But it’s not just piracy that threatens American creativity in the 21st century. In the three years since the publication of my book, it has become clearer and clearer that the Internet represents the future of the entertainment industry. The slow but inexorable convergence of television and the Internet, the meteoric growth of online video services like YouTube and Hulu, the flowering of the Android and iPhone app economy, the growing popularity of the Kindle and the iPad, the resurrection of Pandora and the promise of Apple’s new Ping social music service all point to the vitality of the American digital economy in the 21st century. In ten years, physical creative products – whether books, photographs, newspapers, CDs or DVDs – will be rarities. Our entire entertainment economy is immigrating online. For better or worse, the future of American creativity lies in the digital sphere.
Thus, as I argued in my Aspen speech last week, one of the great challenges for policy makers in the 21st century is to protect the rights of the creative class from the often unintended consequences of accelerated technological change. This certainly means focusing, as Commerce Secretary Gary Locke is doing, on the catastrophic impact of digital theft on not only the music business, but also on the entire creative sector - from book publishing, to animation, to photography to the movie industry.
But it’s not just mass looting that is threatening American creativity in the 21st century digital economy. In the current furor over network neutrality, the broadband providers tend to be pitted against populist online movements in an increasingly frenzied debate about whether a rigidly flat and open Internet is a good or bad thing. Yet as I argued last week in Aspen, what’s often lost in this increasingly shrill debate are the rights and interests of the creative class whose very livelihood hinge on the higher security, better quality distribution and more reliable service of an Internet shaped by the free market. Yes, the Internet may be a social good offering the American people access to an open information network; but, equally importantly, the Internet represents the commercial platform for the creation, marketing, sales and distribution of the 21st century American creative economy.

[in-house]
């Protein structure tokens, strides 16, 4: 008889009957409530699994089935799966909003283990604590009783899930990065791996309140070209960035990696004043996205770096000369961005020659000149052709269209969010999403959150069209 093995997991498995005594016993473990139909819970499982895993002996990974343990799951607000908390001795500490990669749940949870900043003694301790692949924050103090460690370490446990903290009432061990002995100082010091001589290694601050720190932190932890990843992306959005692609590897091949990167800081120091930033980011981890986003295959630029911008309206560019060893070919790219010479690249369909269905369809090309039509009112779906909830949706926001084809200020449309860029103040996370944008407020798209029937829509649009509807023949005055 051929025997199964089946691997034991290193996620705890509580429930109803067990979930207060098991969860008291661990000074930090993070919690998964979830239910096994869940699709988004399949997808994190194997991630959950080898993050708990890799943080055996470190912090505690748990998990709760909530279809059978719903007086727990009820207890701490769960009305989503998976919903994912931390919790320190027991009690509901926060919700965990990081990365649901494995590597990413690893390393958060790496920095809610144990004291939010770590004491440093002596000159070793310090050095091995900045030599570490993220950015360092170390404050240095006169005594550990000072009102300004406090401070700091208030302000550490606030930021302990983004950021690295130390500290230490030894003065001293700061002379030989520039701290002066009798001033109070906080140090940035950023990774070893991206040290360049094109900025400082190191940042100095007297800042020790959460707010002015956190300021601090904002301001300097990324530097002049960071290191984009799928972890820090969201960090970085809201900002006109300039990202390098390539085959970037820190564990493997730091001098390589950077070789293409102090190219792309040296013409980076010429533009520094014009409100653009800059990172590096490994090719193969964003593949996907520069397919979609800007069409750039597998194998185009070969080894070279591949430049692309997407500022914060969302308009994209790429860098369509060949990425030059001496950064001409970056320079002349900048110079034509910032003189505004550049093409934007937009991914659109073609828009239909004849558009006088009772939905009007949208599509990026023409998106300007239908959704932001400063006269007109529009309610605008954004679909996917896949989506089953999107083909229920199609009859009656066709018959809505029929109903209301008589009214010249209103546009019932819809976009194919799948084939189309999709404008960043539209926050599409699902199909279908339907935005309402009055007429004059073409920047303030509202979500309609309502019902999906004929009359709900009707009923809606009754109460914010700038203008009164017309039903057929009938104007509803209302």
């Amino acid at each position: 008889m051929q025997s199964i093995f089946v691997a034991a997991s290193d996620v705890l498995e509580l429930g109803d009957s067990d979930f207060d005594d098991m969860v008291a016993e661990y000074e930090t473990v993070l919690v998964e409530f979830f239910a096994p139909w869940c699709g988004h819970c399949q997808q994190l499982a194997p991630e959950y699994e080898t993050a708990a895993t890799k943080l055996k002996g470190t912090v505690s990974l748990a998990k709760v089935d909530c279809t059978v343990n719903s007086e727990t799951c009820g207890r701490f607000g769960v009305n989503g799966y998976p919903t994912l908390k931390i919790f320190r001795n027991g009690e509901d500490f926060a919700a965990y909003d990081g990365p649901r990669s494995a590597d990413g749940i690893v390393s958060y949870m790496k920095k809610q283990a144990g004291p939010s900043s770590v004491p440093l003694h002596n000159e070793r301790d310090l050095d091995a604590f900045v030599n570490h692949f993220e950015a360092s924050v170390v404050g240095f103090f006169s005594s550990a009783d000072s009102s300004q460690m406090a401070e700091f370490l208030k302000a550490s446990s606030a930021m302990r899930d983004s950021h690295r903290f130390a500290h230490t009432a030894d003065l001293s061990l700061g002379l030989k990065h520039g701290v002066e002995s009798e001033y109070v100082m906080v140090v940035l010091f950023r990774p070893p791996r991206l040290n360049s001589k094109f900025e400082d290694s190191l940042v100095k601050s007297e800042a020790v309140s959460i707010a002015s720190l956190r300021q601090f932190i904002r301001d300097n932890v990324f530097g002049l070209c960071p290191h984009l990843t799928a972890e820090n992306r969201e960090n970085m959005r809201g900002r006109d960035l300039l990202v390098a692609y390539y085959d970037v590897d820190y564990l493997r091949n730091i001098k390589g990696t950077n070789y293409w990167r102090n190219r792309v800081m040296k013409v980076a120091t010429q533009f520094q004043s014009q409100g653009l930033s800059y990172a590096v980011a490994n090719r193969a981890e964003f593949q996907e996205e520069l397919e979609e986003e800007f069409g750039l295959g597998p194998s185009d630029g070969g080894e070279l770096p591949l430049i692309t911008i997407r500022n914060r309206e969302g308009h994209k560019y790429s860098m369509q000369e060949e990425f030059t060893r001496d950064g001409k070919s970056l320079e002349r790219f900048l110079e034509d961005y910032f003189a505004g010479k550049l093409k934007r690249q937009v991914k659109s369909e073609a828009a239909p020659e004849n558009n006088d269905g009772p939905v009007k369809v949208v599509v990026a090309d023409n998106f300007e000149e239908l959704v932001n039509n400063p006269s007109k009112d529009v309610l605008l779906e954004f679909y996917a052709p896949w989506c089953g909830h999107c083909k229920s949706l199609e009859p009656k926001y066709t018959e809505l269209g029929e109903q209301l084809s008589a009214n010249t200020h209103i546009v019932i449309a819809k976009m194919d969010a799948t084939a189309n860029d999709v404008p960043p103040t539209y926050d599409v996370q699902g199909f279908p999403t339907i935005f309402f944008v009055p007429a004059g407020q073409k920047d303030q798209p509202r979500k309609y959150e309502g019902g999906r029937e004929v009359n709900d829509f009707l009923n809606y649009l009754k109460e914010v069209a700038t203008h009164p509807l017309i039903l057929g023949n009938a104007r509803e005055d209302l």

As an author, I want to use the Internet to maximize the economic return on the massive investment of time, brainpower and emotional energy that I put into my work. As a non-fiction writer who also integrates video and photography into my written work, I want the opportunity to invest in the highest quality online technology so that my creative work – which is my livelihood - is secure and easy for consumers to access and buy. As a professional creative artist, I want the right – if I so chose – to buy technology that enables me to distinguish my online work over the non-commercial work of amateurs.
Carly Fiorina correctly argued at Aspen that “technology is fundamentally changing every aspect of our lives.” As I reiterated in my closing address at the Summit, this is particularly true of America’s professional creative class, whose brainpower and innovation is critical if this country is to maintain its competitiveness in the 21st century. Policy makers therefore have a responsibility for ensuring that the American entertainment industry maintains its global clout in the digital age. This is an economic rather than a social issue. A less creative America is a poorer America. If we let the music die, then this country’s edge will die with it.